The one tip I’d like to pass on is a useful source of photographs where most of the high quality pictures are free to bloggers through creative commons.

    • Molly Greene July 1, 2013 at 3:47 pm #

      Thank you so much Bridget. I recently added a new plugin called Compfight that lets a blogger add Creative Commons images right in the post and even gives the proper attribution – I will blog about it soon!

  3. Laura Zera July 1, 2013 at 5:17 pm #

    I don’t know how many times you’ve coached to end with a call to action and I still never do it. D’oh. Although I did put one of those header bar thingies that you (and/or Jeri) recommended. Gettin’ there… LOL!

    Can’t wait to read next week’s post, too. I did not know of this Editorial Calendar plug-in of which you speak! Sounds like a good one.

    • Molly Greene July 1, 2013 at 5:22 pm #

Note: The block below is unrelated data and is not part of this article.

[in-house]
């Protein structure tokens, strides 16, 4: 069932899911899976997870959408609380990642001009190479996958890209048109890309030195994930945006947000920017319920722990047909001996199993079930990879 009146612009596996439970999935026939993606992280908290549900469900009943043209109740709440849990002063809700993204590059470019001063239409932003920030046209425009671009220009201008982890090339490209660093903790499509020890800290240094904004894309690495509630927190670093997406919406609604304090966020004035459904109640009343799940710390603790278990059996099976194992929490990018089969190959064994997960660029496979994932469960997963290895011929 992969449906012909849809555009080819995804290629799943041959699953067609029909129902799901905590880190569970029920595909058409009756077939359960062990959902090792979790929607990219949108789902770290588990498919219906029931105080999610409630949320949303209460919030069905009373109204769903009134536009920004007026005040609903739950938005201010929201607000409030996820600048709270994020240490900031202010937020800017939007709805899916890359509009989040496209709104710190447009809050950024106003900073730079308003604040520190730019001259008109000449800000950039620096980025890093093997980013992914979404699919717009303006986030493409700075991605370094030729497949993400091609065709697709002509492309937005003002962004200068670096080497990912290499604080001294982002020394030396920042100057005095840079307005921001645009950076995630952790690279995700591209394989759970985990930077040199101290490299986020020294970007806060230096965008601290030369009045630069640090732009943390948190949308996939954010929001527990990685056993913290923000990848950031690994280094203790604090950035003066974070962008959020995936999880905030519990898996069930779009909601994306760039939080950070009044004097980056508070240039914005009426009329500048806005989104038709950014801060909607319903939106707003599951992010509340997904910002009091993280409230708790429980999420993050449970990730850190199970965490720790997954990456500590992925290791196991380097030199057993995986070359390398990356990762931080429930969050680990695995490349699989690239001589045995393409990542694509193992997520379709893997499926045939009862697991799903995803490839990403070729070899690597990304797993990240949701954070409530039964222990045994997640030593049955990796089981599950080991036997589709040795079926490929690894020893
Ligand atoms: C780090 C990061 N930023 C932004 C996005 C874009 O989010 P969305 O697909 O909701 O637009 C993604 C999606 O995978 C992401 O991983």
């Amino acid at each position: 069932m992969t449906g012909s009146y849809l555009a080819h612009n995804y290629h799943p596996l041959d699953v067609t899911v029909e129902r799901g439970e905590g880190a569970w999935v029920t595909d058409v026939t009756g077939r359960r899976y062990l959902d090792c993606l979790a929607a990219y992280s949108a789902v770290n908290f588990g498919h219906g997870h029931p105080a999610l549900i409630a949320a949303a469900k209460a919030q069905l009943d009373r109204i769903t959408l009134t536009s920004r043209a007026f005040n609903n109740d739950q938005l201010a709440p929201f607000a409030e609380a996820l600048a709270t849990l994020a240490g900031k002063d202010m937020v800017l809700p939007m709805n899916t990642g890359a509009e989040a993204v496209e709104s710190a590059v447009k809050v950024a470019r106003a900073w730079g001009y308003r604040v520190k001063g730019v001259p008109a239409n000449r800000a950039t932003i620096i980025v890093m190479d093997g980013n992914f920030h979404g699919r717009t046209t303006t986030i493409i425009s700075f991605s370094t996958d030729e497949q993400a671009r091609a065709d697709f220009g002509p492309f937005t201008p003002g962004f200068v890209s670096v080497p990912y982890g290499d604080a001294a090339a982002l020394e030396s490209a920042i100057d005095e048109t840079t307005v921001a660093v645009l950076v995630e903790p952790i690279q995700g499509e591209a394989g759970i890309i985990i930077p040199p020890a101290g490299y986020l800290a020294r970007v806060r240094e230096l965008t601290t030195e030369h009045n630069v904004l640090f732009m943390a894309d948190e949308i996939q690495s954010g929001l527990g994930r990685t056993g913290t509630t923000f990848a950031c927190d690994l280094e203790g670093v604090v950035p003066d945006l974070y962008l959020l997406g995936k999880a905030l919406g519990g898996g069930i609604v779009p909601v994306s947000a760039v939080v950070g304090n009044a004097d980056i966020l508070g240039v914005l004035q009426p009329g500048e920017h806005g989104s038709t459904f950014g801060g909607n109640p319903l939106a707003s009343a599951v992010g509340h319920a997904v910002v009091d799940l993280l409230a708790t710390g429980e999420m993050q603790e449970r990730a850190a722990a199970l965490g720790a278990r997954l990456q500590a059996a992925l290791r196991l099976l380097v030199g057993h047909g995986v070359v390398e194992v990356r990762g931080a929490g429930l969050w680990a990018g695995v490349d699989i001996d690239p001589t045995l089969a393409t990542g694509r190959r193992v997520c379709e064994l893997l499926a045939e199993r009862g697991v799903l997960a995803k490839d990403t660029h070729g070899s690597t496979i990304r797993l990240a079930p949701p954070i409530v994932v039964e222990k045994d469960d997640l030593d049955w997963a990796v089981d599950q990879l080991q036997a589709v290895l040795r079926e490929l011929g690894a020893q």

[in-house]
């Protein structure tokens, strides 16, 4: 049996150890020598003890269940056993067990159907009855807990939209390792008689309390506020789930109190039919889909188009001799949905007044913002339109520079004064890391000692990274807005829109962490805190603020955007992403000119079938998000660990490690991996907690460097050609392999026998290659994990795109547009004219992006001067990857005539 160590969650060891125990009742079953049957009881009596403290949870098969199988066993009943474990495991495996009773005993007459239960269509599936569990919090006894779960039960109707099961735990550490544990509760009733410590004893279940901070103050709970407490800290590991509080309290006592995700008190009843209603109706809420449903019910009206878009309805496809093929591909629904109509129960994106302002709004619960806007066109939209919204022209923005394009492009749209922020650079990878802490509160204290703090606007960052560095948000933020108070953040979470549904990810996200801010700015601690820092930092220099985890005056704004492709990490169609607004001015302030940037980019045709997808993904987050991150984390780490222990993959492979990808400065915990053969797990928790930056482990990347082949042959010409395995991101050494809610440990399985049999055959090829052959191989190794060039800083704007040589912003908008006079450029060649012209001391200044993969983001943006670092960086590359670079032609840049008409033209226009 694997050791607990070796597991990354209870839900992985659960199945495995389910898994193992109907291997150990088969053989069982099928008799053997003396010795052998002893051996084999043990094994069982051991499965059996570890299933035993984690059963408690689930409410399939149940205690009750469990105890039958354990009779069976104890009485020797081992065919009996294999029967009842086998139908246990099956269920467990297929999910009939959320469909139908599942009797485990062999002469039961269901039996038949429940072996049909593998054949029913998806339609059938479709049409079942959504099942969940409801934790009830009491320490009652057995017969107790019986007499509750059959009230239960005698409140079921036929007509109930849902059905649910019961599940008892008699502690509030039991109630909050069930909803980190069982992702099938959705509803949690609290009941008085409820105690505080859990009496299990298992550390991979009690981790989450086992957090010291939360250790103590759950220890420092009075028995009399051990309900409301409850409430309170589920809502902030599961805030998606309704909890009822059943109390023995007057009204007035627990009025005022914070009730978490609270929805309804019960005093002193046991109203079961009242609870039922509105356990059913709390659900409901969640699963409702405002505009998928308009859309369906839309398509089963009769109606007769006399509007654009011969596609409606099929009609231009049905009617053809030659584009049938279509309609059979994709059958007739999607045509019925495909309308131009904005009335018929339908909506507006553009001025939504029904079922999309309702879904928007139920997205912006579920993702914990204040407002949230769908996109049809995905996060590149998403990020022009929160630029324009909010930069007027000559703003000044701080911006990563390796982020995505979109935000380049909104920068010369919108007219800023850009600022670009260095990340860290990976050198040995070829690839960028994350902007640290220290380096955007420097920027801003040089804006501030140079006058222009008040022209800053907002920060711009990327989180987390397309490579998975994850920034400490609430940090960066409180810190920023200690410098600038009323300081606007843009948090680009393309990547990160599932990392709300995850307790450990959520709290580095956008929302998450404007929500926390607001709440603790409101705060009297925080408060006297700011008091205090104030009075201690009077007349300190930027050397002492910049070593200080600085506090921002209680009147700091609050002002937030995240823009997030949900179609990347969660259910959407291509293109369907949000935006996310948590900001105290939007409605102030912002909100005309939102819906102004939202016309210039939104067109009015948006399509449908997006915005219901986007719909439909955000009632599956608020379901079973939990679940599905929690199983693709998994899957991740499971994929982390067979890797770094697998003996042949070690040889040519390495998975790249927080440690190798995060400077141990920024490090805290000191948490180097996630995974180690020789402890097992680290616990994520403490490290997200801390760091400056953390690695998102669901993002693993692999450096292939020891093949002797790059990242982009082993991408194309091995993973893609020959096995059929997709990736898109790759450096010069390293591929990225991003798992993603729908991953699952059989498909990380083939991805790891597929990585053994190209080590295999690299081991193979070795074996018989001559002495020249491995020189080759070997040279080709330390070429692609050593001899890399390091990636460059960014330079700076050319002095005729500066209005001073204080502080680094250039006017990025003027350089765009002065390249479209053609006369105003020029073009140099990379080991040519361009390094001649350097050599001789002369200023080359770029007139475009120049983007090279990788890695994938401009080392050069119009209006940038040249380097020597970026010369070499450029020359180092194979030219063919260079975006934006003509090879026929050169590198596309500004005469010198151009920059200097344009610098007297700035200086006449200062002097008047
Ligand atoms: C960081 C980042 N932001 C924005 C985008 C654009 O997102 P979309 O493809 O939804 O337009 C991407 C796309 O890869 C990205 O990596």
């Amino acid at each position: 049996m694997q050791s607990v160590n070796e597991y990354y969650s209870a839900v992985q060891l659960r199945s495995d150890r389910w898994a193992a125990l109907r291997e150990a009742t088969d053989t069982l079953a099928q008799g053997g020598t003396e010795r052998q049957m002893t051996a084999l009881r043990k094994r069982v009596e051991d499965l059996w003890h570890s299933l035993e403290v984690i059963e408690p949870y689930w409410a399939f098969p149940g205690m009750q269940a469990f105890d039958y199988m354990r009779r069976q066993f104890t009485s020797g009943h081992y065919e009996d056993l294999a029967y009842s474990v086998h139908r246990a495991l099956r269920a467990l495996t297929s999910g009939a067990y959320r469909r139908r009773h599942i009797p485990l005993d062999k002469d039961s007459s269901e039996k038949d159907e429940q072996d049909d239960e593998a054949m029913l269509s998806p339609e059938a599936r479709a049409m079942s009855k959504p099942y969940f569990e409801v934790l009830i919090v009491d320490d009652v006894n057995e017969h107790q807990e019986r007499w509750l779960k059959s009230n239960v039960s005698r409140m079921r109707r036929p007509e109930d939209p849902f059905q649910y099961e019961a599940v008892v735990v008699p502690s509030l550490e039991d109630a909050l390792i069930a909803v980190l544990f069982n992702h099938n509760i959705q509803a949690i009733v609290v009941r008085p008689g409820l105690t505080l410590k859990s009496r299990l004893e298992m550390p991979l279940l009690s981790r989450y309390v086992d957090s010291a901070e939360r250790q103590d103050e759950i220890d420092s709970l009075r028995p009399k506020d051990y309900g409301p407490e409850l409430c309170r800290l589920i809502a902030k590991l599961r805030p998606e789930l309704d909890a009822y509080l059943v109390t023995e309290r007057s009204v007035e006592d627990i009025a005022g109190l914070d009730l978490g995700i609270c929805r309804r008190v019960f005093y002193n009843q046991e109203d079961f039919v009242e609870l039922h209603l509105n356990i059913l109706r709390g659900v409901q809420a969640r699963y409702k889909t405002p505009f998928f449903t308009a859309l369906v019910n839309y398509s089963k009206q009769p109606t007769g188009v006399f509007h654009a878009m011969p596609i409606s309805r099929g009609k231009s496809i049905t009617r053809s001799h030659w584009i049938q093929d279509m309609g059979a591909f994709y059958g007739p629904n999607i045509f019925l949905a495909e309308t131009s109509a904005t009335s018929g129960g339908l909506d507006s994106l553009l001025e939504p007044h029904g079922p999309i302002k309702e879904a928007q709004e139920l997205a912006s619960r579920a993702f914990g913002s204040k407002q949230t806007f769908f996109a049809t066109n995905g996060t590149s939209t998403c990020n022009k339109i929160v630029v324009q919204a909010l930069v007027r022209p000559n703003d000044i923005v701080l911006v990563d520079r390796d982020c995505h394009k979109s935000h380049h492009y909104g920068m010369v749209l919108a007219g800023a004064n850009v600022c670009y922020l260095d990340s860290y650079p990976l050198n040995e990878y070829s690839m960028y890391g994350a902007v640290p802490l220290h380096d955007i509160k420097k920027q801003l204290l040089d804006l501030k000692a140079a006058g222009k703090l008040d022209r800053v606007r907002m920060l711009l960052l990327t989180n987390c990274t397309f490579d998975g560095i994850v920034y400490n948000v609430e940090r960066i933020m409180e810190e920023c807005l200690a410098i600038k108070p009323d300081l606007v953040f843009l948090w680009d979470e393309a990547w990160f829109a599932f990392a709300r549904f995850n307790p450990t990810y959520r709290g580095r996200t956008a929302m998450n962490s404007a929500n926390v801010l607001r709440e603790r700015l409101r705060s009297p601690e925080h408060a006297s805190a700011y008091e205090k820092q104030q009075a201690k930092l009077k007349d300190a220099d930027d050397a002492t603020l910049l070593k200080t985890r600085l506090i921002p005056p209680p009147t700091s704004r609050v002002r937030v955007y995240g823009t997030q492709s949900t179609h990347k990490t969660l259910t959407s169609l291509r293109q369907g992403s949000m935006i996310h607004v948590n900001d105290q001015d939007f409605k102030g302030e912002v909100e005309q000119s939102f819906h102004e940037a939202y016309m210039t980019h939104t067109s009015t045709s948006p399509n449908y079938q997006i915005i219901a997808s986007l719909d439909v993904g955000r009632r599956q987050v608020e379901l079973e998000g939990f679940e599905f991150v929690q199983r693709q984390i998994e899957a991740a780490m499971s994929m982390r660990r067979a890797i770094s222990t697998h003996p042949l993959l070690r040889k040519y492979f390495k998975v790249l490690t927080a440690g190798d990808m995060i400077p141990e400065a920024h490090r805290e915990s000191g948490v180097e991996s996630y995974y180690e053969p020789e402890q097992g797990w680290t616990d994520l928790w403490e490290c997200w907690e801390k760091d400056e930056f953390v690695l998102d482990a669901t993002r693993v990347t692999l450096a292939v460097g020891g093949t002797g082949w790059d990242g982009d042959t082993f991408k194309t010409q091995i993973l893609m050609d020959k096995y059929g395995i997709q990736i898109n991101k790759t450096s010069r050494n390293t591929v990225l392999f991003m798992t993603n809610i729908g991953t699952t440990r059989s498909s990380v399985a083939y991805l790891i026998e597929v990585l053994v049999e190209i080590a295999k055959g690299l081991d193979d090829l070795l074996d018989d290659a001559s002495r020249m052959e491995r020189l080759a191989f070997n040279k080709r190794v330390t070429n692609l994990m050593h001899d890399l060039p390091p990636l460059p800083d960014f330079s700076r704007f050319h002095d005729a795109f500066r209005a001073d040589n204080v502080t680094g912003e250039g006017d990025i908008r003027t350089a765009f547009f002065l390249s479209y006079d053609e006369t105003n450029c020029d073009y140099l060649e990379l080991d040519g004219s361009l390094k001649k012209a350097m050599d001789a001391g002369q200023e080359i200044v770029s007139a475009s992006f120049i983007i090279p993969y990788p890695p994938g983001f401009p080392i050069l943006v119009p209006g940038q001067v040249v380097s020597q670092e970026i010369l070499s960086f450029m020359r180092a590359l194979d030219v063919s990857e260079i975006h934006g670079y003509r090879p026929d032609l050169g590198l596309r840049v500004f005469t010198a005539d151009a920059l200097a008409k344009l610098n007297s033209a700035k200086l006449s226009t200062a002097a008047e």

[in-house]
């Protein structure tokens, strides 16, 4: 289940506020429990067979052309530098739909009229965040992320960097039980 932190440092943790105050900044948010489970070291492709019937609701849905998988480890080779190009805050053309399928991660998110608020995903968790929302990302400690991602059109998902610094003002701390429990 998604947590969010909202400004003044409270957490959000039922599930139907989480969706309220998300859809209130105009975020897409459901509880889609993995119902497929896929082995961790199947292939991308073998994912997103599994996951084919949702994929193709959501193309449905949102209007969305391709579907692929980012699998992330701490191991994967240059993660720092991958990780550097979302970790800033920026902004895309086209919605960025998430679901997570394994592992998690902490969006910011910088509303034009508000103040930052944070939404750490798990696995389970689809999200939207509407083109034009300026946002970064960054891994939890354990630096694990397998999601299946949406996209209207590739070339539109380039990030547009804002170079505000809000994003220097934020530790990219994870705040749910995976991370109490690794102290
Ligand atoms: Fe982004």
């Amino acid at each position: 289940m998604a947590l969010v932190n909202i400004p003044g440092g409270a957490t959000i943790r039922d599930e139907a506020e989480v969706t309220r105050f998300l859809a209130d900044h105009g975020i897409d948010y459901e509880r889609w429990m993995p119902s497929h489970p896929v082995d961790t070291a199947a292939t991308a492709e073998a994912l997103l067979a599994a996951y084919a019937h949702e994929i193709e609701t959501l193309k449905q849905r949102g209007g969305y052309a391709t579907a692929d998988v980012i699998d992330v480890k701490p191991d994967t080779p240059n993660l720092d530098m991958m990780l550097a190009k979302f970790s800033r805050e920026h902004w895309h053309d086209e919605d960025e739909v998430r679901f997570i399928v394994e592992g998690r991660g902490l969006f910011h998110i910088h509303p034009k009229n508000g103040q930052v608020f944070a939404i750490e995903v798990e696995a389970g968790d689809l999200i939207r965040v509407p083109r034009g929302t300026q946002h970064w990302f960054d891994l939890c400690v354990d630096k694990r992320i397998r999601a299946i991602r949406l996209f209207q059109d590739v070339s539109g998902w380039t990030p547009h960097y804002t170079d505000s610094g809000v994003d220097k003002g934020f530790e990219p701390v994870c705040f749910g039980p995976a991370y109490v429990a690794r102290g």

I was blogging for almost two years before I felt bold enough to ask readers to subscribe. We move at our own pace, and that’s the way I like it 🙂

    • Jeri July 9, 2013 at 9:01 am #

      “Little by little, one travels far.” One of my favorite Tolkien quotes 😉

      • Molly Greene July 9, 2013 at 11:38 am #

        I wish I’d paid attention to that little gem back when I was 20 years old!

  4. Victoria Grefer July 1, 2013 at 6:36 pm #

    Fantastic tips here. I can’t tell you how much my blog expanded when I did research about how to write a blog post. Making it scannable is HUGE. And using a template saves you so much time!